Soccer. Football. Futbol.
No matter what you call it, it's the world's most popular sport, played across every continent and in every country. But while the sport dominates globally and attracts fans of all types, there is one debilitating aspect that the sport has not been able to avoid or eliminate, many feeling that it is both an expected and accepted occurrence.
It's amazing to think that a sport with such global participation can be plagued by blatant racism. Players from places such as Africa, Jamaica and South America play in leagues across Europe, Mexico and the United States. They play in countries like France, which accepted American Black soldiers underneath their flag when their own country wouldn't let them fight under the Stars and Stripes. They play in countries like Brazil, a soccer crazed country which has a Black population of 97 million people, larger than that of the United States.
But despite the variety of geographic locations, religions and income levels of its fans and players, the sport of continues to suffer from incidents of racism, with the most recent example happening this past weekend in Serbia.
While playing in a Serbian SuperLeague game between Partizan Belgrade and Rad on Sunday, Everton Luiz, the star midfielder from Partizan, was subjected to horrific forms of racial abuse including verbal taunts and signs. In response, the club issued the following statement:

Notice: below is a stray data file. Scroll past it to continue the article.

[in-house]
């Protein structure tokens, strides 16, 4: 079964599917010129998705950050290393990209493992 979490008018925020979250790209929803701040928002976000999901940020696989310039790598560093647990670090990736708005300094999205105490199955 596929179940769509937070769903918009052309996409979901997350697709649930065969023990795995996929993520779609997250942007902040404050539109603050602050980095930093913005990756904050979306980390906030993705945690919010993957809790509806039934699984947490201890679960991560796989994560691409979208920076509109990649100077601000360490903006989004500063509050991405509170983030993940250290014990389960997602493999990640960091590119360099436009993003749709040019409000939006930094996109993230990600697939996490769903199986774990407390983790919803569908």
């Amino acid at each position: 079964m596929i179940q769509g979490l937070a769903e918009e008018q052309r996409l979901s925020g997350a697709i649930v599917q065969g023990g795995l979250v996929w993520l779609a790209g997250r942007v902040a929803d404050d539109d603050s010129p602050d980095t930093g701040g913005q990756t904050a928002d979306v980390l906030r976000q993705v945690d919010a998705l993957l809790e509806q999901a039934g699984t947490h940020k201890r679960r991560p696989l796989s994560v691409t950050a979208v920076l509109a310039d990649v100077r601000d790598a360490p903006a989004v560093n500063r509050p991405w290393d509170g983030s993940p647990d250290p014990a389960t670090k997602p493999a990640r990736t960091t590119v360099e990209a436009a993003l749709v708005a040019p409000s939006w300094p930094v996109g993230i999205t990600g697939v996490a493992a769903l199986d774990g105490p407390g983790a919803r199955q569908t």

Partizan Belgrade’s Brazilian midfielder Everton Luiz leaves the field in tears on February 19, 2017, at the end of a Serbian championship match between Partizan and Rad, after racist remarks from Rad’s supporters. Every time he touched the ball, 28-year-old Everton Luiz was being monkey-screamed from a group of supporters of Rad Belgrade, the source said. Shortly before the end, the match was briefly interrupted when Rad supporters also waved a banner with an insulting message against the Brazilian.
The abuse became so bad that Luiz gave the crowd the middle finger, which led to a brawl between the teams. After that was broken up, Luiz left the field in tears. It's bad enough that he has to face off against 11 opponents, but when he also has to compete against fans who come at him because of the color of skin, then it becomes an issue much bigger than the game. And that's what soccer has unfortunately been subjected to - ugly racist incidents both on and off the field that mar the beauty of the game.
(Photo Credit: Mirror)
We've seen the violence in soccer, from fans fighting in the stands to umpires being killed over matches. But to basically accept that racist taunts and actions are part of the game is ridiculous; yet it's a reality. Even worse, this isn't new.
"I’ve been suffering racist abuse during the entire 90 minutes and also was upset by the home players, who supported that. They were all attacking me. I want to forget this as soon as possible. I love Serbia and the people here, that is why I cried. But please say no to racism," said Luiz after the game.
"Say no to racism."
We discussed this very slogan used by the soccer world three years ago when more and more incidents were surfacing at an alarming rate.